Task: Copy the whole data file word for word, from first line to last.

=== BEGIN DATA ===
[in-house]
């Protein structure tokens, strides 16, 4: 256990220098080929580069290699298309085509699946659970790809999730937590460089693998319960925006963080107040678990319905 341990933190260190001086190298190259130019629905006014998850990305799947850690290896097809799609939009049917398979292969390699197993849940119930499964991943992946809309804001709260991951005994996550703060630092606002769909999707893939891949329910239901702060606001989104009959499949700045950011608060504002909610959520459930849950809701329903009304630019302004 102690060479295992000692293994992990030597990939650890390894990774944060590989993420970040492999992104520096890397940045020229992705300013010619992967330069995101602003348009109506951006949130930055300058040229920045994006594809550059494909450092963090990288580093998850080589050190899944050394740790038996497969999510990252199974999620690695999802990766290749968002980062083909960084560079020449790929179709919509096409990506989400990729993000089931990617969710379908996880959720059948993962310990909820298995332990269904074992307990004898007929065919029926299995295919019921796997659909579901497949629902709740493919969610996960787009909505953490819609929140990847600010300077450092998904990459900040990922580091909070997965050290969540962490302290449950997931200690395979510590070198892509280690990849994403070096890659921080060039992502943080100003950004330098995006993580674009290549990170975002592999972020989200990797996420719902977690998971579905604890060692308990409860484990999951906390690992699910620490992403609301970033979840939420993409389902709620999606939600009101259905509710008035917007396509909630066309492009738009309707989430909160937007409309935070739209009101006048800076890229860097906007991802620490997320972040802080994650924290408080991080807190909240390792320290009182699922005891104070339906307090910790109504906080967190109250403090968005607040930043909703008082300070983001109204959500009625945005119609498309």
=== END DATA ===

[in-house]
């Protein structure tokens, strides 16, 4: 256990220098080929580069290699298309085509699946659970790809999730937590460089693998319960925006963080107040678990319905 341990933190260190001086190298190259130019629905006014998850990305799947850690290896097809799609939009049917398979292969390699197993849940119930499964991943992946809309804001709260991951005994996550703060630092606002769909999707893939891949329910239901702060606001989104009959499949700045950011608060504002909610959520459930849950809701329903009304630019302004 102690060479295992000692293994992990030597990939650890390894990774944060590989993420970040492999992104520096890397940045020229992705300013010619992967330069995101602003348009109506951006949130930055300058040229920045994006594809550059494909450092963090990288580093998850080589050190899944050394740790038996497969999510990252199974999620690695999802990766290749968002980062083909960084560079020449790929179709919509096409990506989400990729993000089931990617969710379908996880959720059948993962310990909820298995332990269904074992307990004898007929065919029926299995295919019921796997659909579901497949629902709740493919969610996960787009909505953490819609929140990847600010300077450092998904990459900040990922580091909070997965050290969540962490302290449950997931200690395979510590070198892509280690990849994403070096890659921080060039992502943080100003950004330098995006993580674009290549990170975002592999972020989200990797996420719902977690998971579905604890060692308990409860484990999951906390690992699910620490992403609301970033979840939420993409389902709620999606939600009101259905509710008035917007396509909630066309492009738009309707989430909160937007409309935070739209009101006048800076890229860097906007991802620490997320972040802080994650924290408080991080807190909240390792320290009182699922005891104070339906307090910790109504906080967190109250403090968005607040930043909703008082300070983001109204959500009625945005119609498309």